IFC: How would you describe Celebrity All-Star to a drunk friend of a friend you met in a bar?

Sisters Weekend: It’s this short we made for IFC where a talent coordinator named Karen babysits a bunch of weird c-list celebs who are stuck in a hotel bar. It’s everyone you hate from reality TV under one roof – and that roof leaks because it’s a 2-star hotel. There’s a magician, sexy cowboys, and a guy wearing a belt that sucks up his farts.

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IFC: What was the genesis of Celebrity All-Star?

Celebrity All-Star was born from our love of embarrassing celebrities. We love a good c-lister in need of a paycheck! We were really interested in the canned politeness people give off when forced to mingle with strangers. The backstory we created is that the cast of this reality show called “Celebrity All-Star” is in the middle of a mandatory round of “get to know each other” drinks in the hotel bar when the room keys stop working. Shows like Celebrity Ghost Hunters and of course The Surreal Life were of inspo, but we thought it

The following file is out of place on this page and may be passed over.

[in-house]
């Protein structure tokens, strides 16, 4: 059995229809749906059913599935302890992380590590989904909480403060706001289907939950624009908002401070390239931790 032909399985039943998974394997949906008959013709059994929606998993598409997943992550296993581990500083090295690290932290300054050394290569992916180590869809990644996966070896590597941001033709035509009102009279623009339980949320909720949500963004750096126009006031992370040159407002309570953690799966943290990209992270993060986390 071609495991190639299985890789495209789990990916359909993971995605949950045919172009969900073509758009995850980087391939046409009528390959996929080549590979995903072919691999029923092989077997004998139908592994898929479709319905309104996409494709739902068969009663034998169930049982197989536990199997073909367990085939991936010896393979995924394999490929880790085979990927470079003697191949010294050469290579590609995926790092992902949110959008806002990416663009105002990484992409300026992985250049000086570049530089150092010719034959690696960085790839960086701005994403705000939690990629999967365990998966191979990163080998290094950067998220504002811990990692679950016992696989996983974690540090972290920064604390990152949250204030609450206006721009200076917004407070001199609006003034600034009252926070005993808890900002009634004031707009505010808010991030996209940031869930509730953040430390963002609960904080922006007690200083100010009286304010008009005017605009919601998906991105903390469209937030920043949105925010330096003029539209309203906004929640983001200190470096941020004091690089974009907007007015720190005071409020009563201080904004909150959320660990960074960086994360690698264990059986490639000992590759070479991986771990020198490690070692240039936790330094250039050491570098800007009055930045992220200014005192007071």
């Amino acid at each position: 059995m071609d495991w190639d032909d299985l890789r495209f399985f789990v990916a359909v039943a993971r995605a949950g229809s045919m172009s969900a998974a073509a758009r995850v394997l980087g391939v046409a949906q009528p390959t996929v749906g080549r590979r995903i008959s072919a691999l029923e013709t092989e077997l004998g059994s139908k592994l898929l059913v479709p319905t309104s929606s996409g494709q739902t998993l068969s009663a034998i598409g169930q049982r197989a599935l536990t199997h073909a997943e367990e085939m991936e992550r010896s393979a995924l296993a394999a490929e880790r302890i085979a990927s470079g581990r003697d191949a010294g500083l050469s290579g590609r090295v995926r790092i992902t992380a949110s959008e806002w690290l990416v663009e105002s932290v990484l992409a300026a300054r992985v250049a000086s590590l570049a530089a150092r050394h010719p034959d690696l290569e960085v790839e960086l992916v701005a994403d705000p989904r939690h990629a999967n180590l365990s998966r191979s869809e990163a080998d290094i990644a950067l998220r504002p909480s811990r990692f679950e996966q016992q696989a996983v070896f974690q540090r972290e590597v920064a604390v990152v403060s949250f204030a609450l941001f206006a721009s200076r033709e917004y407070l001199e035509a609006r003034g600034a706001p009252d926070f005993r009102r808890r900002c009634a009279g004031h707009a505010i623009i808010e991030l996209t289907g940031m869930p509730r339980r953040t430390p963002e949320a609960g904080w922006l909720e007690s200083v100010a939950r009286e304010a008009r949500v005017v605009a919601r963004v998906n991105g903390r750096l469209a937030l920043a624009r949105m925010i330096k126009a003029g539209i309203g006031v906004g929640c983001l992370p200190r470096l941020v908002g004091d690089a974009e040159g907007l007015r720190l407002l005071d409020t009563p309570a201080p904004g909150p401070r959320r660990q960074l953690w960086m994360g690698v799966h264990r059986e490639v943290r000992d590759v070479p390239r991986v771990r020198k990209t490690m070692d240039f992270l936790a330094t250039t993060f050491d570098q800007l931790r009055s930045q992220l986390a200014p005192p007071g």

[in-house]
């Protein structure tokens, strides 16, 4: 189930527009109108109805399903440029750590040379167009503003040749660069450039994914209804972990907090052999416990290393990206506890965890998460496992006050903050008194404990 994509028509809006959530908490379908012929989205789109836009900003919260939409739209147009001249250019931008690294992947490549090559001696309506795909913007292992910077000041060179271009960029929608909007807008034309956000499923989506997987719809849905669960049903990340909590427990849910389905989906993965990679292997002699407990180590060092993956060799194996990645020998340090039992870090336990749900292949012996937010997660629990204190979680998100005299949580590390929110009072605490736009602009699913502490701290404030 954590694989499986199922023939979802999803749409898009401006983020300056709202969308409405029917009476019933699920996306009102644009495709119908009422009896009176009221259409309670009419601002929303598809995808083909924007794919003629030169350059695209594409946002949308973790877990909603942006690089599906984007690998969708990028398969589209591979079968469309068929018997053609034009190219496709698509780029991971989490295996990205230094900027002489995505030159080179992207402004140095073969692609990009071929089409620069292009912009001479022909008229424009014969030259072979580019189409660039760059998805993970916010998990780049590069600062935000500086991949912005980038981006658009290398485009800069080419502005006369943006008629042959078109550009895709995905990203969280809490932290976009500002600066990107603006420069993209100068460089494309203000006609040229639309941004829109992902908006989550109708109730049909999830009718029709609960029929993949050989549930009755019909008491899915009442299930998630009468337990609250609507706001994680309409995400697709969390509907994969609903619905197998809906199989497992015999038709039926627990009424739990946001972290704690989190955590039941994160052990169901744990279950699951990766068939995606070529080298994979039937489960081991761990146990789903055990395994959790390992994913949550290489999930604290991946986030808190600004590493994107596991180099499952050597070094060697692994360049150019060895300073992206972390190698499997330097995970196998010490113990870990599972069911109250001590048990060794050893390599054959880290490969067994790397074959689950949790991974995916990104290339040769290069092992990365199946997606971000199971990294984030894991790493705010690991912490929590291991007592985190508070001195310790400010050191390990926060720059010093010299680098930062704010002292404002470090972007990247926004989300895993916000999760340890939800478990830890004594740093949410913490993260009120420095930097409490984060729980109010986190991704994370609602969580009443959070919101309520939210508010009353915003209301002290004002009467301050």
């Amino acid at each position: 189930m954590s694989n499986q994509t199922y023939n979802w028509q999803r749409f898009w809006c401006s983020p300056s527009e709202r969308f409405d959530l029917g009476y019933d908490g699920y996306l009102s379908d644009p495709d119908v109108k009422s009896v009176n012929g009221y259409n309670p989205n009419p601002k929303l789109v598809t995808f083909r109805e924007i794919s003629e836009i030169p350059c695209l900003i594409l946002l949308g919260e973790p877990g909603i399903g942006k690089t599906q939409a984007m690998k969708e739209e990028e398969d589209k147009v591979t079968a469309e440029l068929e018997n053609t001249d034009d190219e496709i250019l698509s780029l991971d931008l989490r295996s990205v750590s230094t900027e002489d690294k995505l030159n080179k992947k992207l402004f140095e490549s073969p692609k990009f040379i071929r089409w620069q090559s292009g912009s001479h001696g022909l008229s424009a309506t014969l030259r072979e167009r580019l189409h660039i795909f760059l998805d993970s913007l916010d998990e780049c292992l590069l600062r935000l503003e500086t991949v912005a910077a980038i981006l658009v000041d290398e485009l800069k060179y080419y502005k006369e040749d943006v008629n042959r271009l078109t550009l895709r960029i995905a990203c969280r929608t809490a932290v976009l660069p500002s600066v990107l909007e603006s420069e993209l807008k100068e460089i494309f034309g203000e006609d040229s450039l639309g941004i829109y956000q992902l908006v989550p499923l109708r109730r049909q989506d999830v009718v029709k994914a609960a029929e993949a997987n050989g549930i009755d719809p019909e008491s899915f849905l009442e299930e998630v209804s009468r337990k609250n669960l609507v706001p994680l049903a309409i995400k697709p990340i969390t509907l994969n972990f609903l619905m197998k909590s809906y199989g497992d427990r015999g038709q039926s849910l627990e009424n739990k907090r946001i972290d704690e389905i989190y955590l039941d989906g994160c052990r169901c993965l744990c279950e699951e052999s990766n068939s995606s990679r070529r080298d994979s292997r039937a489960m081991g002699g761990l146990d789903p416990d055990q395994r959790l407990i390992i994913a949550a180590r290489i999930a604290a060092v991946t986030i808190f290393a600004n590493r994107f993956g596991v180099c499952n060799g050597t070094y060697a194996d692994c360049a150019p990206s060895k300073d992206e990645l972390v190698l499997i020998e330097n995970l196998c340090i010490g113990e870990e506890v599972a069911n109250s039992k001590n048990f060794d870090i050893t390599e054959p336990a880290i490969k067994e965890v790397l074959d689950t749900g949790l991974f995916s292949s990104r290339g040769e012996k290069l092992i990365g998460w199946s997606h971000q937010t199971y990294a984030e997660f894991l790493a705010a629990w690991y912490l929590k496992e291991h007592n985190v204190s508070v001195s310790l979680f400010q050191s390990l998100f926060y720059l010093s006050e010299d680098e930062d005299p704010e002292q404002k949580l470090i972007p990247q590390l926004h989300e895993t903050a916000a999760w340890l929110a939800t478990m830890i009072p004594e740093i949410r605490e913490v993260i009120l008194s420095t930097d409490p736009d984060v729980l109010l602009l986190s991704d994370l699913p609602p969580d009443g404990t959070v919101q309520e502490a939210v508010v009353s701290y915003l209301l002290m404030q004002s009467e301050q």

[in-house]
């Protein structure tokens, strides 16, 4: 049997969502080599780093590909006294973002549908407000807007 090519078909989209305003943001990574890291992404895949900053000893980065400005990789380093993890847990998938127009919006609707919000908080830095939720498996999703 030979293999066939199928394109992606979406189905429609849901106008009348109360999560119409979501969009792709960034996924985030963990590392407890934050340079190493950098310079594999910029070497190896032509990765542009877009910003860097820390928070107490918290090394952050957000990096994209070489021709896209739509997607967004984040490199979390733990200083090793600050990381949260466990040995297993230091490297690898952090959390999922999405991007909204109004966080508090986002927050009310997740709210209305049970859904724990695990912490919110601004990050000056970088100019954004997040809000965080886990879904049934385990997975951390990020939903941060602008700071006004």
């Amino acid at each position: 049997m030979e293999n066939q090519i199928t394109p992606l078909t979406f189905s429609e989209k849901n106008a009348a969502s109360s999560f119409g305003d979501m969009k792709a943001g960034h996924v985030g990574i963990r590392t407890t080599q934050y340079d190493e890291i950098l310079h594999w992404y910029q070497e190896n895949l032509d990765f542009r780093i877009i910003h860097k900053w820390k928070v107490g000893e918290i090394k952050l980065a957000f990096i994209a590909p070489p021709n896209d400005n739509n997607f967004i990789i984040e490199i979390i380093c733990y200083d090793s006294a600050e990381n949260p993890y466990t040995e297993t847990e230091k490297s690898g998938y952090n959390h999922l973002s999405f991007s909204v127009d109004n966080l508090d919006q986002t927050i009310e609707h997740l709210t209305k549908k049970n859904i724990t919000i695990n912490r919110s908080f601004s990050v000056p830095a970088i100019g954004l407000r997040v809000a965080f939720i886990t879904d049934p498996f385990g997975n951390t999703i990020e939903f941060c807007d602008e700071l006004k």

was funny to keep it really vague what kind of show they’re on, and just focus on everyone’s diva antics after the cameras stop rolling.

IFC: Every celebrity in Celebrity All-Star seems familiar. What real-life pop personalities did you look to for inspiration?

Sisters Weekend: Anyone who is trying to plug their branded merch that no one asked for. We love low-rent celebrity. We did, however, directly reference Kylie Jenner’s turd-raison lip color for our fictional teen celebutante Gibby Kyle (played by Mary Houlihan).

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IFC: Celebrity seems disgusting yet desirable. What’s your POV? Do you crave it, hate it, or both?

Sisters Weekend: A lot of people chase fame. If you’re practical, you’ll likely switch to chasing success and if you’re smart, you’ll hopefully switch to chasing happiness. But also, “We need money. We need hits. Hits bring money, money bring power, power bring fame, fame change the game,” Young Thug.

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IFC: Who are your comedy idols?